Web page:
Seawater is the circulatory system of Gaia
In 1855, Walt Whitman penned the free verse,
“I lean and loafe at my ease observing a spear of summer grass.
My tongue, every atom of my blood, form'd from this soil, this air,
Born here of parents born here from parents the same, and their parents the same….”
Later in Leaves of Grass, he extols the miraculous process by which the Earth is cleansed as we each return to her some day. But in those opening stanzas, he omitted mention of the sea, which, before there was even land, had written the recipe for our blood.
Our blood is saline like the sea for good reason. Andrew Schafer, past president of the American Society of Hematology, explains,
Blood can also be thought of as a private ocean, a recapitulation of what life was like for all the years we spent drifting as microscopic, single-celled organisms, taking up nutrients from sea water and then eliminating waste products back into sea water. Not only is blood mostly water, but the watery portion of blood, the plasma, has a concentration of salt and other ions that is remarkably similar to sea water.
Seawater is the circulatory system of Gaia. When Earth gets a fever, her blood runs hot and she responds by perspiring (casting off more heat to space and making more rain), taking deep breaths (more trees and fiercer winds), and drinking more water (melting ice, floods, and super typhoons).
There is a certain irony in that throughout the Caribbean and in parts of Southeast Asia, beaches are being fouled by massive tides of seaweed. The irony is that until very recently a branch of the scientific community had been advocating a form of geoengineering that would have seeded the ocean with iron in order to produce large plankton blooms, thereby withdrawing significant amounts of carbon dioxide and replacing it with oxygen. Mother Nature already had that, in the form of seaweed and algae, and according to the geoengineers, all she needed was a bit more fertilizer to really scale up.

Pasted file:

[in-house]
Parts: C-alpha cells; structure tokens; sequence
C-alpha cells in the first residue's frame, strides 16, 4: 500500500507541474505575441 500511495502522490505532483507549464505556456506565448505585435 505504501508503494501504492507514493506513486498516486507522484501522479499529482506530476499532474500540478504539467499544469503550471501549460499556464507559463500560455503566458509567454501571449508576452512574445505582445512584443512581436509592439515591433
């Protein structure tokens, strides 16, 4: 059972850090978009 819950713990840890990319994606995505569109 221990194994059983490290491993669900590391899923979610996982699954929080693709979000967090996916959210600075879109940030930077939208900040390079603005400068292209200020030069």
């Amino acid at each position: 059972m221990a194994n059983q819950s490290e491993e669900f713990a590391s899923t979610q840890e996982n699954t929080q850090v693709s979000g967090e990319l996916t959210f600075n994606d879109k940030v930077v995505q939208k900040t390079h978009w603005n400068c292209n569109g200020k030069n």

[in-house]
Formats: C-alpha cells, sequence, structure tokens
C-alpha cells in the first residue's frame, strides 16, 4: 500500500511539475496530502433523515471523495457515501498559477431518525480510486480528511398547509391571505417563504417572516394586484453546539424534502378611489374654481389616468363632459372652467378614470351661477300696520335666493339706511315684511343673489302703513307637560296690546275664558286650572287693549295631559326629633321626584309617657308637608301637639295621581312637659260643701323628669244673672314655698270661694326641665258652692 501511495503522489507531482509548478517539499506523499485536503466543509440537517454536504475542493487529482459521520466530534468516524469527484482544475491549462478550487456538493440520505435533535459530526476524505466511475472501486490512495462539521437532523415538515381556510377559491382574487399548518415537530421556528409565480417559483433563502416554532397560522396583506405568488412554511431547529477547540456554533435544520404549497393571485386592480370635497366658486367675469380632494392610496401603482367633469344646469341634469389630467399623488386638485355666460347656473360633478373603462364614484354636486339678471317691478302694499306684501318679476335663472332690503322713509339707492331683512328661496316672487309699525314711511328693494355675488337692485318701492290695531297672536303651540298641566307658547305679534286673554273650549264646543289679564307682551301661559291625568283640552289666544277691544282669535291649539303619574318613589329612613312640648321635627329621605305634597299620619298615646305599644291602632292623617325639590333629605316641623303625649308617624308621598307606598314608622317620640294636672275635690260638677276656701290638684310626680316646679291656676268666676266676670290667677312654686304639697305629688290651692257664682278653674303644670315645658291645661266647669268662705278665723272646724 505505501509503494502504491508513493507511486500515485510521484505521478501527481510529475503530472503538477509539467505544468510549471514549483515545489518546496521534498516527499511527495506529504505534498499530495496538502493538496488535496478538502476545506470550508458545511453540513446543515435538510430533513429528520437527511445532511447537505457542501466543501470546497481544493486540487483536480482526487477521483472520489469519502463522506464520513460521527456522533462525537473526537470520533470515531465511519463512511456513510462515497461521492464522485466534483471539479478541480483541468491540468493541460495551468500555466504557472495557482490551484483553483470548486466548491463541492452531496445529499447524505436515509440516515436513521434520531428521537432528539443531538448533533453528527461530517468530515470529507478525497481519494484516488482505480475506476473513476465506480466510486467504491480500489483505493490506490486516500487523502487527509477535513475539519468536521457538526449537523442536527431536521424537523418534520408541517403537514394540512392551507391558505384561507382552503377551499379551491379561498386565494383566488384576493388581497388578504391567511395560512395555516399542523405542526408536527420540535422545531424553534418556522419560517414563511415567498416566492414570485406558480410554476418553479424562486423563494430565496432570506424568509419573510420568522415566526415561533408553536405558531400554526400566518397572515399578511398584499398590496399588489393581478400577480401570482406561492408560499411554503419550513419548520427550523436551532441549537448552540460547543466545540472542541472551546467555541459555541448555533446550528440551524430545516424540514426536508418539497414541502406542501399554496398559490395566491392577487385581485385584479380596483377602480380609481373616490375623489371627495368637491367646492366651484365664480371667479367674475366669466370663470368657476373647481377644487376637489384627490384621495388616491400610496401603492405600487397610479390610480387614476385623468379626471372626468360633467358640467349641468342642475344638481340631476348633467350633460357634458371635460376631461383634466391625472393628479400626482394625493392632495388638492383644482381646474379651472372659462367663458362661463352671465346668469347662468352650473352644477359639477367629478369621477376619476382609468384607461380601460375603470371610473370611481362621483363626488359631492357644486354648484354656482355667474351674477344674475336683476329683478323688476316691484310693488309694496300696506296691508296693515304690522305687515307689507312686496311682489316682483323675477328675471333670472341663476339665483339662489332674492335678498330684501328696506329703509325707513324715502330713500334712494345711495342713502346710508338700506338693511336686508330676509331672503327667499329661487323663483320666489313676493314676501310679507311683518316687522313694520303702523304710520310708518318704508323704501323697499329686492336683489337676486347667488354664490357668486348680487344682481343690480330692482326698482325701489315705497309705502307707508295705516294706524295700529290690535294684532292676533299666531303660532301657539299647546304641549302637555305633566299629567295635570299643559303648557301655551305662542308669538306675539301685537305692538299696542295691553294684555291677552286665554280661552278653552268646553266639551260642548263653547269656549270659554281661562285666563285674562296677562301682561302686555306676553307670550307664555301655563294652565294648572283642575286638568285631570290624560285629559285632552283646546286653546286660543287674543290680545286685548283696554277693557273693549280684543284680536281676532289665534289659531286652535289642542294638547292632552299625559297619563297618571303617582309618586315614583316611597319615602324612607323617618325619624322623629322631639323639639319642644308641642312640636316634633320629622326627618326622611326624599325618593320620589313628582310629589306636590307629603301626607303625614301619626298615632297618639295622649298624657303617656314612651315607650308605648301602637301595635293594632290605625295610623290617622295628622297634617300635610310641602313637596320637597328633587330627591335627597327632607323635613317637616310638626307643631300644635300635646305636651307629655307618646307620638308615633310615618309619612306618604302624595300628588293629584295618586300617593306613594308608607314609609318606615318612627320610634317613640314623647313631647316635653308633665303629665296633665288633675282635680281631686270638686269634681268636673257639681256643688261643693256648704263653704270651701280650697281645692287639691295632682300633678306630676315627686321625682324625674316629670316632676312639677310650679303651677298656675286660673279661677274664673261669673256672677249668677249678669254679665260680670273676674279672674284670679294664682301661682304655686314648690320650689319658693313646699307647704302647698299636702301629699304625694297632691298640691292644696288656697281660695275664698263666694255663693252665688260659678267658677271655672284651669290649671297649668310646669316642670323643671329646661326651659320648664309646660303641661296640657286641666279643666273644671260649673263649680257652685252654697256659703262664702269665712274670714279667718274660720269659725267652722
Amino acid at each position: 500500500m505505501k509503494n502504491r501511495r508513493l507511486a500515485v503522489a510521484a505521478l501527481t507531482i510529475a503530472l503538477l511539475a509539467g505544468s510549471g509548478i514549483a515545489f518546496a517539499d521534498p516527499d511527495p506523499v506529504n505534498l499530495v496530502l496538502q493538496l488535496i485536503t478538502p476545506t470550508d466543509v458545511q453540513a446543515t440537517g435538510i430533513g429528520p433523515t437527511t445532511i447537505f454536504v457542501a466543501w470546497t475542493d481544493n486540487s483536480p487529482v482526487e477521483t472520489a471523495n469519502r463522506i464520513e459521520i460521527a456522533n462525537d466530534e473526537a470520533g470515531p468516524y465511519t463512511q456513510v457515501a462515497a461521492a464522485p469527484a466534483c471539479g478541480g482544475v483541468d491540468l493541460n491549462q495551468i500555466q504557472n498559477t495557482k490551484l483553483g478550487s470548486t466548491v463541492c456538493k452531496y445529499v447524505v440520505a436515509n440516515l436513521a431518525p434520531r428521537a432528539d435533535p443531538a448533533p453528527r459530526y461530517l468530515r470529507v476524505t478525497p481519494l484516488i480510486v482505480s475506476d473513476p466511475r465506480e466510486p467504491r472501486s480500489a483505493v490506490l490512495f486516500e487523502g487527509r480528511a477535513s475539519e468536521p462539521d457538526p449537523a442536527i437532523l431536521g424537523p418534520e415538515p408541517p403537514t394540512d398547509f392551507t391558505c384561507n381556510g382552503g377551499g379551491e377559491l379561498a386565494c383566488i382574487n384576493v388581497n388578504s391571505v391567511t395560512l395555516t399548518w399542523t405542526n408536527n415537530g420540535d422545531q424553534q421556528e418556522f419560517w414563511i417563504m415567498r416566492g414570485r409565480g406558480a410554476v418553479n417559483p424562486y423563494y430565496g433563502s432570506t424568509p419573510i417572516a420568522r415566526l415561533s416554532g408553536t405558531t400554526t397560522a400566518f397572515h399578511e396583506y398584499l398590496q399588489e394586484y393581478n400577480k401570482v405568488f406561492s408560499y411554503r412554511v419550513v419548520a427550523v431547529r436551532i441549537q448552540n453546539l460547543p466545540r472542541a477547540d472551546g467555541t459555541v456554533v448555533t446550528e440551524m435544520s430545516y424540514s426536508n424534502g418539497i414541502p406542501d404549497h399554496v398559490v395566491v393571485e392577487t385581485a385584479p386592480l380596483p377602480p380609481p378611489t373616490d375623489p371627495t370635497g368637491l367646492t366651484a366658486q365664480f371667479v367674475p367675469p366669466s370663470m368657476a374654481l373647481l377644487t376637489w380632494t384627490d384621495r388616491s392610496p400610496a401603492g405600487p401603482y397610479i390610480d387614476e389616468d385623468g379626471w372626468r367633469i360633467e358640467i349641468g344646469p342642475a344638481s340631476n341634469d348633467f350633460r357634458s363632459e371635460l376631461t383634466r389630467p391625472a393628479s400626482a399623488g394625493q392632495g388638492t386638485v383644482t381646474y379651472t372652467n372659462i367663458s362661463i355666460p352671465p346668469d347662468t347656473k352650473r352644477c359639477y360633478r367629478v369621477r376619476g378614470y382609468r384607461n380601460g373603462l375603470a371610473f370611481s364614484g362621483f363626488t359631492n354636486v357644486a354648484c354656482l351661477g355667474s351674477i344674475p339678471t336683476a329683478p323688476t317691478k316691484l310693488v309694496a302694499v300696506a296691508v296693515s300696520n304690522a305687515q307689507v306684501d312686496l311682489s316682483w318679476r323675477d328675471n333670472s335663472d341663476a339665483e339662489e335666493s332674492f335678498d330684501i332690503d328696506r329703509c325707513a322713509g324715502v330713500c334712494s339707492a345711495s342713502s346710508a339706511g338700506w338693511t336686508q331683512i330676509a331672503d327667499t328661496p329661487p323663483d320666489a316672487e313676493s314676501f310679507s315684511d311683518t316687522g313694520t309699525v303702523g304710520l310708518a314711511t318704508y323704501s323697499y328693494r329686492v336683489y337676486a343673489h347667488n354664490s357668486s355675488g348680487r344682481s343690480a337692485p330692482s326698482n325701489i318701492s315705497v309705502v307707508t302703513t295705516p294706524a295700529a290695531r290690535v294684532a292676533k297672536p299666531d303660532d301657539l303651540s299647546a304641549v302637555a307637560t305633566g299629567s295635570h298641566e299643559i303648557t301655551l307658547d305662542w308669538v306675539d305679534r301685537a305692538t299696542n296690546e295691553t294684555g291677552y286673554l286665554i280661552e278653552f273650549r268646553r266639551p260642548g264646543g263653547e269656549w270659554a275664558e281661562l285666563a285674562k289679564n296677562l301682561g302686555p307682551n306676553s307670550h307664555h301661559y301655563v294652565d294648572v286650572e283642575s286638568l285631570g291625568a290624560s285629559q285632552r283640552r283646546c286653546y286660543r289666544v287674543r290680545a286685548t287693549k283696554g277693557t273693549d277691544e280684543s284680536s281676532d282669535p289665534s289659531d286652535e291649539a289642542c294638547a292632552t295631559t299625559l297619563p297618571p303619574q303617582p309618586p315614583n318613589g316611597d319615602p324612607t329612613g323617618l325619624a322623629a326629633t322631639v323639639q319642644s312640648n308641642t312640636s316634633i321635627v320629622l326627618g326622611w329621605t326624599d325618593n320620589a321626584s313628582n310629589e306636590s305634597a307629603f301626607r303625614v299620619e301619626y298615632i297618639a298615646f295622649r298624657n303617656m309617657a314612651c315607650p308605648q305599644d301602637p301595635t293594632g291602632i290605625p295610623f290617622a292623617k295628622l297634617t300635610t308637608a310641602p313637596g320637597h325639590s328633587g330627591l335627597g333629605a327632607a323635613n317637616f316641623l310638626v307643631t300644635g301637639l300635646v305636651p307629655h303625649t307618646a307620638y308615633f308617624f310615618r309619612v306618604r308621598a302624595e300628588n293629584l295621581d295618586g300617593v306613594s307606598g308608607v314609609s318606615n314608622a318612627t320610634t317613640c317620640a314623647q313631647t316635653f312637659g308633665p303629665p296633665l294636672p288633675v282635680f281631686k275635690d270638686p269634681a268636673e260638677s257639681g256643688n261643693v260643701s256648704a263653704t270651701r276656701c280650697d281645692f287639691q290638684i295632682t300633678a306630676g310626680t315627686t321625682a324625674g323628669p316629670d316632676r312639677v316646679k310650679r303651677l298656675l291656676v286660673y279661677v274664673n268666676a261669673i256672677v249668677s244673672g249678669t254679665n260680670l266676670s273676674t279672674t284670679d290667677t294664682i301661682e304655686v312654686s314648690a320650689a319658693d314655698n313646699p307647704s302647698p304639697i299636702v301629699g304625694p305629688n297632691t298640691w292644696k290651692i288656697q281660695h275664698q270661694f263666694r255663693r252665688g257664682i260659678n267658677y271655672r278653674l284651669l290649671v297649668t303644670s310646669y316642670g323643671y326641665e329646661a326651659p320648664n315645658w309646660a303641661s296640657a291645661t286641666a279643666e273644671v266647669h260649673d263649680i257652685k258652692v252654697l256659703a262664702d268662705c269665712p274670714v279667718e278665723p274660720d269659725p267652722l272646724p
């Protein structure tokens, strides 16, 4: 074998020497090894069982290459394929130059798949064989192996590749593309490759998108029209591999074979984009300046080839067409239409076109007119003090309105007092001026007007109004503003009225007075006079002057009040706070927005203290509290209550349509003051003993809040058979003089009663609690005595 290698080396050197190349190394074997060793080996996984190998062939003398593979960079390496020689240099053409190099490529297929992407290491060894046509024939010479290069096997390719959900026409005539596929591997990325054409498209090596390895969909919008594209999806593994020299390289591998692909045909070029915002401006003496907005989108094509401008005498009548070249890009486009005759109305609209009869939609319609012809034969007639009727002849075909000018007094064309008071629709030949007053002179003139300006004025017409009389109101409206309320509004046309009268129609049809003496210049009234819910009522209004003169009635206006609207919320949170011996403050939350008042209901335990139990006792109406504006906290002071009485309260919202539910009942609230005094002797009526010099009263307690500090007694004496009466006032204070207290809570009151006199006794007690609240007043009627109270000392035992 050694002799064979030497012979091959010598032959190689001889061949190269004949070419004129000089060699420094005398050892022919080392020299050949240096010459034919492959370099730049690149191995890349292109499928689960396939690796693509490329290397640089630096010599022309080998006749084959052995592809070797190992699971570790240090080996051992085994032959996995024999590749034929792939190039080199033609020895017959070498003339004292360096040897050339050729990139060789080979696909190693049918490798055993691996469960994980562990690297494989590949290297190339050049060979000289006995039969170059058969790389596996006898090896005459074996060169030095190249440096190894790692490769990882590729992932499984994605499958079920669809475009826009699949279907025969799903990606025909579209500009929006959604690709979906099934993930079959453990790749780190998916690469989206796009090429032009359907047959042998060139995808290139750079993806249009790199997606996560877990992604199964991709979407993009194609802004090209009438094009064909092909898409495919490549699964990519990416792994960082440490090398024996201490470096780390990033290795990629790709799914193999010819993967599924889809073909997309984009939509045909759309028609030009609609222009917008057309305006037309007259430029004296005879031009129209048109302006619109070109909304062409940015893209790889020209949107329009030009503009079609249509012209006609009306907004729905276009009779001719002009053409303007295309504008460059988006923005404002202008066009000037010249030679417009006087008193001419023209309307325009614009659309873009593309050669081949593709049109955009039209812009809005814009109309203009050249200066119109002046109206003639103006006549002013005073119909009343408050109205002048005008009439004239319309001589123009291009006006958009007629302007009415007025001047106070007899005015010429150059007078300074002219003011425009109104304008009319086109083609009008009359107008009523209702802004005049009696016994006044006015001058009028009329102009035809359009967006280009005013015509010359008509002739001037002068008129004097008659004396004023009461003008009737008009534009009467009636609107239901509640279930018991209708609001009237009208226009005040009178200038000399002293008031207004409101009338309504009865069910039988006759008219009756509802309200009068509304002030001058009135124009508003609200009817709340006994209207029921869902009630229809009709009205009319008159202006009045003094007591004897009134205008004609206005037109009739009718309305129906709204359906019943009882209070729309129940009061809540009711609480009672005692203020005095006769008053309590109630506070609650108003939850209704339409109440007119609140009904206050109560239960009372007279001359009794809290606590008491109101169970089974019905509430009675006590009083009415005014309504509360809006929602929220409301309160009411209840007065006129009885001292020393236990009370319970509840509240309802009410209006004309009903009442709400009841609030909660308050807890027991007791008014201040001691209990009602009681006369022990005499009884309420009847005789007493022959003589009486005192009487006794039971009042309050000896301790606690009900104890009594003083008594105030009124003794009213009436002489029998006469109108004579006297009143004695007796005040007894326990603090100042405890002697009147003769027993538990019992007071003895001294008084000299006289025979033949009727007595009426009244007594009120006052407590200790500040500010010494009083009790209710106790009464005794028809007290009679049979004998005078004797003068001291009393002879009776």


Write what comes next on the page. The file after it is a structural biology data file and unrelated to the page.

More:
Enter Brazilian President Jair Bolsonaro and a CIA-style right-wing coup, cleverly directed by AI bots engineered by David Koch and Steve Bannon, with the naive assistance of Facebook founder Mark Zuckerberg. They dumped the deeply unpopular President Michel Temer whose job it had been to cast lefty-green President Luiz Inácio Lula da Silva into prison on fraudulent charges and squash Brazil’s labor movement. Bolsonaro is now delivering on his side of the bargain with the devilishly dystopian Cambridge Analytica and Americans for Prosperity by gifting them a tree-free Amazon Basin with the assistance of the cattle ranchers and miners that comprise the Bolsonaro popular base. And as it burns, extinguishing uncontacted native peoples and uncharted biodiversity along the way, the forest gives up its topsoil to the river, that silt nourishes the sargassum blooms at the river’s mouth, and those blooms now extend across the seas in previously unimaginable volume. It is the geoengineers’ wet dream.
Bolsonaro is doing God’s work.
Last month, one plume of that Brazillian sargassum 550 kilometers long — an island of seaweed about the size of Jamaica—began washing ashore at Tulum, in the Mayan Riviera, causing not just a stink and an eyesore that drove away tourists but damaging turtle nesting grounds, coral reefs, and marine ecosystems. Turquoise bays turned to rust.